Ghost Sightings In The Ryman Auditorium In Nashville
Go There For A Tour... If You Dare...
With Halloween being almost upon us, it reminded me of some of the ghost stories I have heard over the years about the ghosts and spirits that haunt the Ryman Auditorium, in downtown Nashville, Tennessee.
Now anyone that knows me, knows that I love country music and have for years, and my favorite artist to see in person is Alan Jackson. With Nashville Tennessee being called "Music City, USA" and since it is the country music capital, I've made many trips there over the years.
One of my favorite "haunts" (pun intended) there is the Ryman Auditorium in downtown Nashville. It is an old building, from the early 1900s that was originally built to be a "church" of sorts. A religious gathering place.
Captain Thomas Ryman was a riverboat captain back in the late 1800's, and he was quite a hell-raiser. He and a friend went to listen to a church revival... mostly to make fun of the preacher and heckle him. It turned out that Mr. Ryman was converted to the church, and decided that they needed a building to worship in, rather than holding services in tents in the outdoor elements. So, the idea to build Ryman Auditorium was born.
It was originally called the "Union Gospel Tabernacle." After Captain Ryman died, his name was given to the auditorium. To this day, it is still sometimes referred to as the "Mother Church Of Country Music." And also to this day, it is used as an active concert hall, with television specials also being filmed there. The acoustics in the Ryman are second in the nation, only behind the Morman Tabernacle in Salt Lake City for sound quality. And you really can tell that the acoustics are fantastic just by going there and watching either a segment of the Grand Ole Opry, or by watching an artist perform there. The Ryman Auditorium was also declared a National Historic Landmark in 2001.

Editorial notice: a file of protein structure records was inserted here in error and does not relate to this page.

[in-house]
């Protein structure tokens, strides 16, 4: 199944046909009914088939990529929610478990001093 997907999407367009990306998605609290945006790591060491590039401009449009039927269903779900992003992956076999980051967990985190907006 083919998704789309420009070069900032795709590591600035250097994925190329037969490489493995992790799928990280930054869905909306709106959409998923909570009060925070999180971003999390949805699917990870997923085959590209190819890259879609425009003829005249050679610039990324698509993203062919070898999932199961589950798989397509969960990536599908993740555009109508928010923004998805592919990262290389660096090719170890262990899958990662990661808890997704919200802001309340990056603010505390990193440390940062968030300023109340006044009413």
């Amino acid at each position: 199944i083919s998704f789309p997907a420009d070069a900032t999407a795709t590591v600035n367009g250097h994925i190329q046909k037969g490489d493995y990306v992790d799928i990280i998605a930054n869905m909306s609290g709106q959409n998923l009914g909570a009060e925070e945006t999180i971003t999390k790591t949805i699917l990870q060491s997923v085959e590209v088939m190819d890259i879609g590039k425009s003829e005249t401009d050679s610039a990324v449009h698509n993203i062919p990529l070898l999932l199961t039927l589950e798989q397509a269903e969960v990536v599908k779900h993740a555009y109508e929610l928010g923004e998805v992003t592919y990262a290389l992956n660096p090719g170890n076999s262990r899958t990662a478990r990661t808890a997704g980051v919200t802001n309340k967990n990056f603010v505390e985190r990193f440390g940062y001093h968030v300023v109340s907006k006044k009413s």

All of this aside, it has also been known as one of the most haunted places in Nashville. It is said that there are at least three ghosts that regularly make their presence known, with a fourth ghost only having shown up one time.
The first of these is the Riverboat Captain, Thomas Ryman himself. He is said to watch over the Ryman to be sure that the hall is used for religious activities and other performances that would meet his approval. It is said that he first made himself known back in the early 1900s when a pretty "risque" performance was done there, a musical called "Carmen." It caused so much distress for Captain Ryman that he reportedly "thrashed around" causing so much noise and commotion that patrons in the audience complained that they could not hear the performance!
A lesser known and quieter ghost is said to be the "gray man." Back when the Ryman was built, it only had around 1,250 seats in it, but then a Confederate Army Veterans event was going to be held there, so they added on the upper balcony area, allowing it to seat over 3,750 people. It is said that the "gray man" is actually a Confederate soldier, and he is usually seen after the Ryman is closed to the public, usually during artist rehearsals. He is dressed all in gray clothing. He has never been found, and when someone goes up into the balcony to try to approach him after he has been seen, this apparition is not there, and no one dressed in gray is found in the entire building.